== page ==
Difference between revisions of "Hamburg Emigration/Immigration"

From FamilySearch Wiki
Jump to: navigation, search
Line 1: Line 1:
Emigration  
+
Emigration and Immigration
  
 
By 1850 Hamburg became next to Bremen the most important emigration port in Europe. Read all about emigrating through Hamburg by clicking on https://wiki.familysearch.org/en/Germany_Emigration_and_Immigration  
 
By 1850 Hamburg became next to Bremen the most important emigration port in Europe. Read all about emigrating through Hamburg by clicking on https://wiki.familysearch.org/en/Germany_Emigration_and_Immigration  
Line 7: Line 7:
 
<br>
 
<br>
  
Emigrants could have remained in Hamburg for a while. There was a Meldepflicht (obligation to register) in force since 1826, but became not mandatory until 1892. Foreigners and servants were registered and those in need of passports. Such records are available through the Family History Library Catalog under Place Search (Hamburg),  
+
Emigrants could have remained in Hamburg for a while. There was a Meldepflicht (obligation to register) in force since 1826, but became not mandatory until 1892. Foreigners and servants were registered and those in need of passports. Such records are available through the Family History Library Catalog under Place Search (Hamburg), Naturalization and citizenship (Heimatbücher 1826-1864), Population (Meldeprotokolle für Fremde 1868-1889) and Immigration (Reisepasskontrolle 1851-1929)
 +
 
 +
 
 +
 
 +
Schutzverwandtschaft (17th century-1811,1837-1864)
 +
 
 +
To receive the privilege of&nbsp; becoming a citizen (usually not full-status)&nbsp;in Hamburg required consent through the city council. People had to swear alligence, pay a yearly fee, report all suspicious actívities
 +
 
  
(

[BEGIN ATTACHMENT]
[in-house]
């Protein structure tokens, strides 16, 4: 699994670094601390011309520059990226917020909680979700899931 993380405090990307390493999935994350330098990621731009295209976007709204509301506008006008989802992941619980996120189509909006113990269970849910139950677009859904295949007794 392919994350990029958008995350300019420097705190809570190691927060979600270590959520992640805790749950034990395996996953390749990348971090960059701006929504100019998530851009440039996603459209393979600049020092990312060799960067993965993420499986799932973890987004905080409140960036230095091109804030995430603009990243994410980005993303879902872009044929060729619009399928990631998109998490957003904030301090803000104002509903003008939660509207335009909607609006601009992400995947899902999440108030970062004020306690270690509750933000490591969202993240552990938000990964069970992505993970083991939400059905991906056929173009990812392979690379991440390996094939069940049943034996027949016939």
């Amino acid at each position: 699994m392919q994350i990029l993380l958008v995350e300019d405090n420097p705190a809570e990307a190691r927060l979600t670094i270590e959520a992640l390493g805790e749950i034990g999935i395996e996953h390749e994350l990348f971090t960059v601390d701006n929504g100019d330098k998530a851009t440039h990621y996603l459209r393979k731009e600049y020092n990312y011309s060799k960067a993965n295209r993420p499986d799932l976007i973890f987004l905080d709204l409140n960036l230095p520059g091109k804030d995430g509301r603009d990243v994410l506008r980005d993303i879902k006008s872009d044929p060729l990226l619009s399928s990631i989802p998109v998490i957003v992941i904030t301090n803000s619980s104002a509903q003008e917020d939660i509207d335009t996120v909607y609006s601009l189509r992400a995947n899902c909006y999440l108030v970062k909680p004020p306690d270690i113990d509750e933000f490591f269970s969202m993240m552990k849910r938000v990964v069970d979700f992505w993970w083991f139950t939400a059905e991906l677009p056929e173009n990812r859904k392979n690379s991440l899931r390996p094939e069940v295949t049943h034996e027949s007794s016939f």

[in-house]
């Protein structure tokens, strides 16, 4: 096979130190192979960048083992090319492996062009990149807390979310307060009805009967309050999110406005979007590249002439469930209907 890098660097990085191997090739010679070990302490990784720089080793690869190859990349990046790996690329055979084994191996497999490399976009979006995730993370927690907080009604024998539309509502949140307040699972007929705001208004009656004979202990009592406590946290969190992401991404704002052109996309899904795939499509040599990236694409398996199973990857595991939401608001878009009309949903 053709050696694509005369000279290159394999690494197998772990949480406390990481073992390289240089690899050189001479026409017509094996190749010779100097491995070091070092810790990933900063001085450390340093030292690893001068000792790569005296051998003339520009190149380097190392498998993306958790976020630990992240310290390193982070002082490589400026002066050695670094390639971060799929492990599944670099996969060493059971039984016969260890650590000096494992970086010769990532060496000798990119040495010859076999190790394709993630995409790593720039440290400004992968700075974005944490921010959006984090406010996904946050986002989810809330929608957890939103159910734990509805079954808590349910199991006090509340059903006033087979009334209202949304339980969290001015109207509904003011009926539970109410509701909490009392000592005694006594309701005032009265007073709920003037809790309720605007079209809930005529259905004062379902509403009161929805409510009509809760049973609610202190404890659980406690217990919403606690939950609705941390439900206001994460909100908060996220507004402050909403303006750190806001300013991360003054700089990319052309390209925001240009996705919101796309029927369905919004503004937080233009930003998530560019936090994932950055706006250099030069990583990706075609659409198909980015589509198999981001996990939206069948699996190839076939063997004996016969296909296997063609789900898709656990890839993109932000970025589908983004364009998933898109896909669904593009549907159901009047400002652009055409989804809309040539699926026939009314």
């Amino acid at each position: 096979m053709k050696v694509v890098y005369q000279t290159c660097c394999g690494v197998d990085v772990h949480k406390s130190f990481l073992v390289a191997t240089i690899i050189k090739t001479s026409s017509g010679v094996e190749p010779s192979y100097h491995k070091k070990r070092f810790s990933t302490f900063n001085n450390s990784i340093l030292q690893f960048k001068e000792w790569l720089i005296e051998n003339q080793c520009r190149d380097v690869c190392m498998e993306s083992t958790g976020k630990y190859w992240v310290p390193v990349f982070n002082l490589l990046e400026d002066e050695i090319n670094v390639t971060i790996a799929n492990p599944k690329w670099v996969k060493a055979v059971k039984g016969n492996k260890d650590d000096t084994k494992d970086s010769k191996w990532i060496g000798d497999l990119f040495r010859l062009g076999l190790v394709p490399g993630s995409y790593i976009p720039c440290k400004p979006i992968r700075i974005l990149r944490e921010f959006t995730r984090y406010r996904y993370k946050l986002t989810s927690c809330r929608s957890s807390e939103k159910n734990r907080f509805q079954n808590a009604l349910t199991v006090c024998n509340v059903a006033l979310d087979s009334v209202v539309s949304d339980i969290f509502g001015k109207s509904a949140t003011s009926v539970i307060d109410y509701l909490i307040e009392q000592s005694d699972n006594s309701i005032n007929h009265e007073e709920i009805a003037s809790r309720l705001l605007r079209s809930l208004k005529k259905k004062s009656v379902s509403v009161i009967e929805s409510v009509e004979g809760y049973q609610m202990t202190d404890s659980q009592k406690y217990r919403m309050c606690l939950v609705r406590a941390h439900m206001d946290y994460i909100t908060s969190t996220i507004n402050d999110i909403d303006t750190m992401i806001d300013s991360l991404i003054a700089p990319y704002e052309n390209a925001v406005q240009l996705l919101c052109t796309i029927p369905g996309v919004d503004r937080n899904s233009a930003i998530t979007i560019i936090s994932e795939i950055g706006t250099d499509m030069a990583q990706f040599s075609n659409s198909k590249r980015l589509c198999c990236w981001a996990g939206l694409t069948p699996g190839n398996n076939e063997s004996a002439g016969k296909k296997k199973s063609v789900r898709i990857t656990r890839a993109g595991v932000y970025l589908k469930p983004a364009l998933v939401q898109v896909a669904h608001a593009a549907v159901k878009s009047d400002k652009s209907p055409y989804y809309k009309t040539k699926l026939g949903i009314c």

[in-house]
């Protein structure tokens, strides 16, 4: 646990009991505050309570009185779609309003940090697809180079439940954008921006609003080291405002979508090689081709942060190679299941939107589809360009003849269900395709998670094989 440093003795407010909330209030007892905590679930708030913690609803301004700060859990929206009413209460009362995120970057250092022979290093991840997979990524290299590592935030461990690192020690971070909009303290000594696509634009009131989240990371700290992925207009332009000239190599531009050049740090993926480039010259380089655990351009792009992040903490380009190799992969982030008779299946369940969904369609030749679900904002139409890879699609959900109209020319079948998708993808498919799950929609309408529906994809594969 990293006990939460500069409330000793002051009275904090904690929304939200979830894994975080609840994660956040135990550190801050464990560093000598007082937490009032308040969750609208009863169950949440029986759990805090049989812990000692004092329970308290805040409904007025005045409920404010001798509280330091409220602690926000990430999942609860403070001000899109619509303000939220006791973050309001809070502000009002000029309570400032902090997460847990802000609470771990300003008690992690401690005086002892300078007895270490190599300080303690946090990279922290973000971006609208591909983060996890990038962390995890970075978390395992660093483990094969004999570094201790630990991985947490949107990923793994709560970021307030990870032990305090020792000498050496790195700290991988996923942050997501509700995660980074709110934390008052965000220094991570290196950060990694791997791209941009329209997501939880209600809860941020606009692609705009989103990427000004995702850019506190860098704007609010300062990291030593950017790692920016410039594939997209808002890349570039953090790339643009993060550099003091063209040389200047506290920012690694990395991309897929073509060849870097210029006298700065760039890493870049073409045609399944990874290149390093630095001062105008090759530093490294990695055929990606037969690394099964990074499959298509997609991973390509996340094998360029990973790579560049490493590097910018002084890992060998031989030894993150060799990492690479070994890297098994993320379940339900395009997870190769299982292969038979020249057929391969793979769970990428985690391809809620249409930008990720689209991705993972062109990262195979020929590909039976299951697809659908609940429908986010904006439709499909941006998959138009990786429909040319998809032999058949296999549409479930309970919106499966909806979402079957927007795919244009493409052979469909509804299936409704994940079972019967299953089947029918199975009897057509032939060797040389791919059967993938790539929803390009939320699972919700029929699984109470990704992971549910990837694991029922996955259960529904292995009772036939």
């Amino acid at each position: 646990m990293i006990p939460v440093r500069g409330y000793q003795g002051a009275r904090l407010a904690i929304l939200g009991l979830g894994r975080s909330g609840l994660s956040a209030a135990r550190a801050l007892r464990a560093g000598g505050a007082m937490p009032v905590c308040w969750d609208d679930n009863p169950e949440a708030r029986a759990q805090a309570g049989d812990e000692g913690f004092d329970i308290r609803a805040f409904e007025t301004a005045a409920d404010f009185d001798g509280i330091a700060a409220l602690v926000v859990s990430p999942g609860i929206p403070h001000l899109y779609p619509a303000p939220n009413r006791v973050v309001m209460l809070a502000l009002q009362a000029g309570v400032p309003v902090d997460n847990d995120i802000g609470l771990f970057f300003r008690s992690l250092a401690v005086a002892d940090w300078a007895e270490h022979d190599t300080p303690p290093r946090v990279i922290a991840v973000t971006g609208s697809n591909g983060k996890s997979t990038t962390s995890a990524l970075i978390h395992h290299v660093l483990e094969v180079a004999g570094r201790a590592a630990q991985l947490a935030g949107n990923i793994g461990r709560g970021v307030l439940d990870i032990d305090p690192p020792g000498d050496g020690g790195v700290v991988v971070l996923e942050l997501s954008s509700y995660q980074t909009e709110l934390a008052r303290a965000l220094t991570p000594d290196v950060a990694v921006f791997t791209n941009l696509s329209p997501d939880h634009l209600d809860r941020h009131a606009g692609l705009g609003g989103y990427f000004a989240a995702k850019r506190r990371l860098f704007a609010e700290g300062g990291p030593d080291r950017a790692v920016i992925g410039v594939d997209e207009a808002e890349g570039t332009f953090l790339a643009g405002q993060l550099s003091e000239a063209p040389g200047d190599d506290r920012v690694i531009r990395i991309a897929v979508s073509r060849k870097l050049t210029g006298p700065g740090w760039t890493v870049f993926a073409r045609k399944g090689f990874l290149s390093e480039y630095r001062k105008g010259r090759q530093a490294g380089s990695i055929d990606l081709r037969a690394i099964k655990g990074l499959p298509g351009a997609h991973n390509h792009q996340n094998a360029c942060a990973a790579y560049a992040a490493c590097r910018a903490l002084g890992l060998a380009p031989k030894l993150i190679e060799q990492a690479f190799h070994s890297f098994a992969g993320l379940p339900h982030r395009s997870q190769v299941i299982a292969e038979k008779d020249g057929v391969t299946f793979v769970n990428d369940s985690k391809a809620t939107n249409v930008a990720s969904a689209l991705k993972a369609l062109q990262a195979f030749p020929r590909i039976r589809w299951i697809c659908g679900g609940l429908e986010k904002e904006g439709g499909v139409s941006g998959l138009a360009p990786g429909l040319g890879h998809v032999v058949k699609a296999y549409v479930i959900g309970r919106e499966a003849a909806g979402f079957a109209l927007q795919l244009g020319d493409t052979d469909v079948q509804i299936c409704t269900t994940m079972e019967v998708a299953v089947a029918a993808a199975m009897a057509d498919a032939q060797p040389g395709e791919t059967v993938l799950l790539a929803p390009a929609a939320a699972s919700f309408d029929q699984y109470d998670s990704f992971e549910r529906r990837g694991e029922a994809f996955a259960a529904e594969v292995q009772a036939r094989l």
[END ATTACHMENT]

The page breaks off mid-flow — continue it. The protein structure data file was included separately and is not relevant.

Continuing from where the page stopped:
[[Category:Hamburg]]
 
[[Category:Hamburg]]

Revision as of 21:11, 31 December 2009

Emigration and Immigration

By 1850 Hamburg became next to Bremen the most important emigration port in Europe. Read all about emigrating through Hamburg by clicking on https://wiki.familysearch.org/en/Germany_Emigration_and_Immigration

A very important tool in tracing German immigrants can be the Hamburg Passenger List. Study how to use this resource by clicking here: https://wiki.familysearch.org/en/Hamburg_Passenger_Lists


Emigrants could have remained in Hamburg for a while. There was a Meldepflicht (obligation to register) in force since 1826, but became not mandatory until 1892. Foreigners and servants were registered and those in need of passports. Such records are available through the Family History Library Catalog under Place Search (Hamburg), Naturalization and citizenship (Heimatbücher 1826-1864), Population (Meldeprotokolle für Fremde 1868-1889) and Immigration (Reisepasskontrolle 1851-1929)


Schutzverwandtschaft (17th century-1811,1837-1864)

To receive the privilege of  becoming a citizen (usually not full-status) in Hamburg required consent through the city council. People had to swear alligence, pay a yearly fee, report all suspicious actívities